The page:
The trade-off for this slightly larger class of computer is high-end workstation-class performance: Larger memory capacity (up to 16 Gbytes), the ability to use up to eight processors, as well as multiple GPUs and modularity or the freedom to swap out processors and graphics cards as new technologies emerge. “We’re not as small as a laptop, but you can still take the FlexTop on the road — it fits into the plastic bins for airport security or as a carry-on,” Labadini says. That makes the FlexTop a fit for high-end engineering applications like medical imaging and simulation, where even existing and more powerful mobile workstations still fall short on horsepower.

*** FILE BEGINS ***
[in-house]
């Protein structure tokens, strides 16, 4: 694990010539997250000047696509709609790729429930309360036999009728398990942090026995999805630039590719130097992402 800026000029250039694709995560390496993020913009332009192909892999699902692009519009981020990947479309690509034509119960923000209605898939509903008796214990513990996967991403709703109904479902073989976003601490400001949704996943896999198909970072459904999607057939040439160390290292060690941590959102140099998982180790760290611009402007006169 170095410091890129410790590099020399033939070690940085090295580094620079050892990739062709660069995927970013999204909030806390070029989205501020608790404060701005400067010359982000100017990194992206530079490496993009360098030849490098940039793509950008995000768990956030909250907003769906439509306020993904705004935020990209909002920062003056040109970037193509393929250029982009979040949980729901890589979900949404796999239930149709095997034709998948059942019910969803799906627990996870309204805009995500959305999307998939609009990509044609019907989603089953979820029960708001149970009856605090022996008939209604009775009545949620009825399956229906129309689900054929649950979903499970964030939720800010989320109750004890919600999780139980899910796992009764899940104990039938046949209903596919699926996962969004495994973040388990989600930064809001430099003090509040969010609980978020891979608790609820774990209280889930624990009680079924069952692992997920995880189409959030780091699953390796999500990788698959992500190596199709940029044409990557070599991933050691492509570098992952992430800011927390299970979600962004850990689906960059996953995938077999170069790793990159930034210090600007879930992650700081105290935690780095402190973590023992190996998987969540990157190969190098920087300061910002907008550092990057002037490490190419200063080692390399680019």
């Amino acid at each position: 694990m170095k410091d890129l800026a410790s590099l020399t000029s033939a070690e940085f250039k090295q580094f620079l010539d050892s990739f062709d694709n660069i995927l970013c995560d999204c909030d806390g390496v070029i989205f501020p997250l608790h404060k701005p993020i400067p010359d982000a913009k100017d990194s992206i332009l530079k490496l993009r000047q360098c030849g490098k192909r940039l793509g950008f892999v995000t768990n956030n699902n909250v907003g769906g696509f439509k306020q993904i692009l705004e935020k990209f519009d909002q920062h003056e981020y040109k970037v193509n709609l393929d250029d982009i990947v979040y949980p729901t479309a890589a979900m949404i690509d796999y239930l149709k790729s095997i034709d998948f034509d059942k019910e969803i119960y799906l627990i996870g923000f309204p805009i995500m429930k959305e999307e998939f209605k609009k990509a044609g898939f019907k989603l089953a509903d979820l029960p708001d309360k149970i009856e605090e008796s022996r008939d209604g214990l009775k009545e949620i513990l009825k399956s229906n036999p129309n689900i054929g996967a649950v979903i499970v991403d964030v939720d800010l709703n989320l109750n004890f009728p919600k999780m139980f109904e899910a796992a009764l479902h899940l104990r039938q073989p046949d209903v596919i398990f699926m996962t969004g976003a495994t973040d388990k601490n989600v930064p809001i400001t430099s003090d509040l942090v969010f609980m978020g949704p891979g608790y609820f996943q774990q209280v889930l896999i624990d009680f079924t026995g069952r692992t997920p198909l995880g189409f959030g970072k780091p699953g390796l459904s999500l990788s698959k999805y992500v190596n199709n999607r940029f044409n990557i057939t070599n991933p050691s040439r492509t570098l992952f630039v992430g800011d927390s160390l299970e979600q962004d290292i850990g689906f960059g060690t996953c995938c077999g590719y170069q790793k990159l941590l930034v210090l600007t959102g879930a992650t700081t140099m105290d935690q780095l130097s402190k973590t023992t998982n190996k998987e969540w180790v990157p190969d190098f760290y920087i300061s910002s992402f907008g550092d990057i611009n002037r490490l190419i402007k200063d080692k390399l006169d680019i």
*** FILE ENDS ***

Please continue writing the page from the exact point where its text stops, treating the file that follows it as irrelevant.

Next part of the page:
Bob Williams, product manager for Algor, a provider of simulation software, agrees laptop devices still have some growing to do in terms of providing the workstation-class functionality necessary for high-end simulation studies to hit the road. The bandwidth for transmitting extremely large data sets, not to mention security concerns and reliability issues with hardware, are still impediments, in his view, for giving engineers the full-blown road warrior status their office professional colleagues enjoy. “Certainly, pieces of the analysis process are becoming much more open and mobile, but I don’t know that you could do analysis from start to finish on a mobile platform at this time,” says Williams.